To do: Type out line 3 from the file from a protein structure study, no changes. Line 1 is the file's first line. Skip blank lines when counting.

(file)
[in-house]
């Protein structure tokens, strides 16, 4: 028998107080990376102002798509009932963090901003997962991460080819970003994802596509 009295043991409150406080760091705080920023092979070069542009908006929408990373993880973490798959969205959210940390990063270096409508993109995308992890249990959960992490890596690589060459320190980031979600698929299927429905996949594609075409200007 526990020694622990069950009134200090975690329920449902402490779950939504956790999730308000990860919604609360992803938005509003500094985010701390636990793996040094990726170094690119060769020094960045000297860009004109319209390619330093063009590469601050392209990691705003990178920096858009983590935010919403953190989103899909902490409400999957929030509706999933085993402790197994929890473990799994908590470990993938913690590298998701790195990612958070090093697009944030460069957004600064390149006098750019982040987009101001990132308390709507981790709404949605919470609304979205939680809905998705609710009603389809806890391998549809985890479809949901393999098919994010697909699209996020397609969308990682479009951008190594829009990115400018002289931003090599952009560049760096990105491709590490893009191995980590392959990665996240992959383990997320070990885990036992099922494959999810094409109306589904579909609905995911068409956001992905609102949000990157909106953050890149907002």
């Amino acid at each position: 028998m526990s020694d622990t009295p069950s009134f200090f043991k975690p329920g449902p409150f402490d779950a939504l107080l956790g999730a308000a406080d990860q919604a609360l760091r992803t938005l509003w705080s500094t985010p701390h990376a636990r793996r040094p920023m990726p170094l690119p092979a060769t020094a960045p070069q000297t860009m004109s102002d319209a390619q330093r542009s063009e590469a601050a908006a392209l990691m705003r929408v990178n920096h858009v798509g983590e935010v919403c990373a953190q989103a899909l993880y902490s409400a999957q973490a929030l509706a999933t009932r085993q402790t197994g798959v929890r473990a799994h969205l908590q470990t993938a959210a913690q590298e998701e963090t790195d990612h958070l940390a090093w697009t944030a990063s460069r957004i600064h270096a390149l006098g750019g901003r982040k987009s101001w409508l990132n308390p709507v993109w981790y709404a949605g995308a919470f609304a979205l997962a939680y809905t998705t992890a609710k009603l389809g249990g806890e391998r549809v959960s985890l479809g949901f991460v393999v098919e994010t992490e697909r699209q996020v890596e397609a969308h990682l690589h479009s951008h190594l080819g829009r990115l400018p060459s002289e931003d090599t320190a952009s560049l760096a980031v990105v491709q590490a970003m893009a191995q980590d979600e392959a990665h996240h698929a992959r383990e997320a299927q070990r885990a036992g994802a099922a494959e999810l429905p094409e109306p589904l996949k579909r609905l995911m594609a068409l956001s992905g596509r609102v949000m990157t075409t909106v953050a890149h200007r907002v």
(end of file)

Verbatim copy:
């Amino acid at each position: 028998m526990s020694d622990t009295p069950s009134f200090f043991k975690p329920g449902p409150f402490d779950a939504l107080l956790g999730a308000a406080d990860q919604a609360l760091r992803t938005l509003w705080s500094t985010p701390h990376a636990r793996r040094p920023m990726p170094l690119p092979a060769t020094a960045p070069q000297t860009m004109s102002d319209a390619q330093r542009s063009e590469a601050a908006a392209l990691m705003r929408v990178n920096h858009v798509g983590e935010v919403c990373a953190q989103a899909l993880y902490s409400a999957q973490a929030l509706a999933t009932r085993q402790t197994g798959v929890r473990a799994h969205l908590q470990t993938a959210a913690q590298e998701e963090t790195d990612h958070l940390a090093w697009t944030a990063s460069r957004i600064h270096a390149l006098g750019g901003r982040k987009s101001w409508l990132n308390p709507v993109w981790y709404a949605g995308a919470f609304a979205l997962a939680y809905t998705t992890a609710k009603l389809g249990g806890e391998r549809v959960s985890l479809g949901f991460v393999v098919e994010t992490e697909r699209q996020v890596e397609a969308h990682l690589h479009s951008h190594l080819g829009r990115l400018p060459s002289e931003d090599t320190a952009s560049l760096a980031v990105v491709q590490a970003m893009a191995q980590d979600e392959a990665h996240h698929a992959r383990e997320a299927q070990r885990a036992g994802a099922a494959e999810l429905p094409e109306p589904l996949k579909r609905l995911m594609a068409l956001s992905g596509r609102v949000m990157t075409t909106v953050a890149h200007r907002v």